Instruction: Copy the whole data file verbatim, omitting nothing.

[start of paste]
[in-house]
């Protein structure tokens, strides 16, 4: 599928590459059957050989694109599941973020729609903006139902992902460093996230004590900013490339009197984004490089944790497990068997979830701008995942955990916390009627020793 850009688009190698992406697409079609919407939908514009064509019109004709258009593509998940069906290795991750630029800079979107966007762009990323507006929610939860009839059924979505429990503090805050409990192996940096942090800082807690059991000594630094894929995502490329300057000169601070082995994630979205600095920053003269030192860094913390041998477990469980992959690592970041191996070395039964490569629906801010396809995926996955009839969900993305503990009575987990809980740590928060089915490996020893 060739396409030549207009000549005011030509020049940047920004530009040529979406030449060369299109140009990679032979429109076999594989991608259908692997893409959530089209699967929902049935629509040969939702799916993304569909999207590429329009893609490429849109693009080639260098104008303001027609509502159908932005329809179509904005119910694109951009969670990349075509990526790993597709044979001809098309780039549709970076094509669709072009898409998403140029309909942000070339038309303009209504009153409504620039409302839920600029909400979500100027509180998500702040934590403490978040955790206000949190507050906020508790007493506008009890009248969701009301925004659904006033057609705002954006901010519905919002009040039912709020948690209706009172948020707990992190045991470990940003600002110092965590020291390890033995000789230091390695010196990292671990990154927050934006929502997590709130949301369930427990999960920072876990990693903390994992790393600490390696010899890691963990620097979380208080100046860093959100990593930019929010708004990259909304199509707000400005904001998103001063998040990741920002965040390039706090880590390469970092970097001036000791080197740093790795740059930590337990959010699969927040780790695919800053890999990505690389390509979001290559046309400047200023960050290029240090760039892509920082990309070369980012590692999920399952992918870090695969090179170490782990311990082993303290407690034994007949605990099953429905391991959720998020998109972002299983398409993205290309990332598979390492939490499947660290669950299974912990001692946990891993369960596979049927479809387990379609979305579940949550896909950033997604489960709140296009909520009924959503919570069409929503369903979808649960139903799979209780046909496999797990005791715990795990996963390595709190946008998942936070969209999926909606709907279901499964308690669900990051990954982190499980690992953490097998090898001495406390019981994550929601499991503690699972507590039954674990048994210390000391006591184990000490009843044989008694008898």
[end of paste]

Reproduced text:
[in-house]
């Protein structure tokens, strides 16, 4: 599928590459059957050989694109599941973020729609903006139902992902460093996230004590900013490339009197984004490089944790497990068997979830701008995942955990916390009627020793 850009688009190698992406697409079609919407939908514009064509019109004709258009593509998940069906290795991750630029800079979107966007762009990323507006929610939860009839059924979505429990503090805050409990192996940096942090800082807690059991000594630094894929995502490329300057000169601070082995994630979205600095920053003269030192860094913390041998477990469980992959690592970041191996070395039964490569629906801010396809995926996955009839969900993305503990009575987990809980740590928060089915490996020893 060739396409030549207009000549005011030509020049940047920004530009040529979406030449060369299109140009990679032979429109076999594989991608259908692997893409959530089209699967929902049935629509040969939702799916993304569909999207590429329009893609490429849109693009080639260098104008303001027609509502159908932005329809179509904005119910694109951009969670990349075509990526790993597709044979001809098309780039549709970076094509669709072009898409998403140029309909942000070339038309303009209504009153409504620039409302839920600029909400979500100027509180998500702040934590403490978040955790206000949190507050906020508790007493506008009890009248969701009301925004659904006033057609705002954006901010519905919002009040039912709020948690209706009172948020707990992190045991470990940003600002110092965590020291390890033995000789230091390695010196990292671990990154927050934006929502997590709130949301369930427990999960920072876990990693903390994992790393600490390696010899890691963990620097979380208080100046860093959100990593930019929010708004990259909304199509707000400005904001998103001063998040990741920002965040390039706090880590390469970092970097001036000791080197740093790795740059930590337990959010699969927040780790695919800053890999990505690389390509979001290559046309400047200023960050290029240090760039892509920082990309070369980012590692999920399952992918870090695969090179170490782990311990082993303290407690034994007949605990099953429905391991959720998020998109972002299983398409993205290309990332598979390492939490499947660290669950299974912990001692946990891993369960596979049927479809387990379609979305579940949550896909950033997604489960709140296009909520009924959503919570069409929503369903979808649960139903799979209780046909496999797990005791715990795990996963390595709190946008998942936070969209999926909606709907279901499964308690669900990051990954982190499980690992953490097998090898001495406390019981994550929601499991503690699972507590039954674990048994210390000391006591184990000490009843044989008694008898």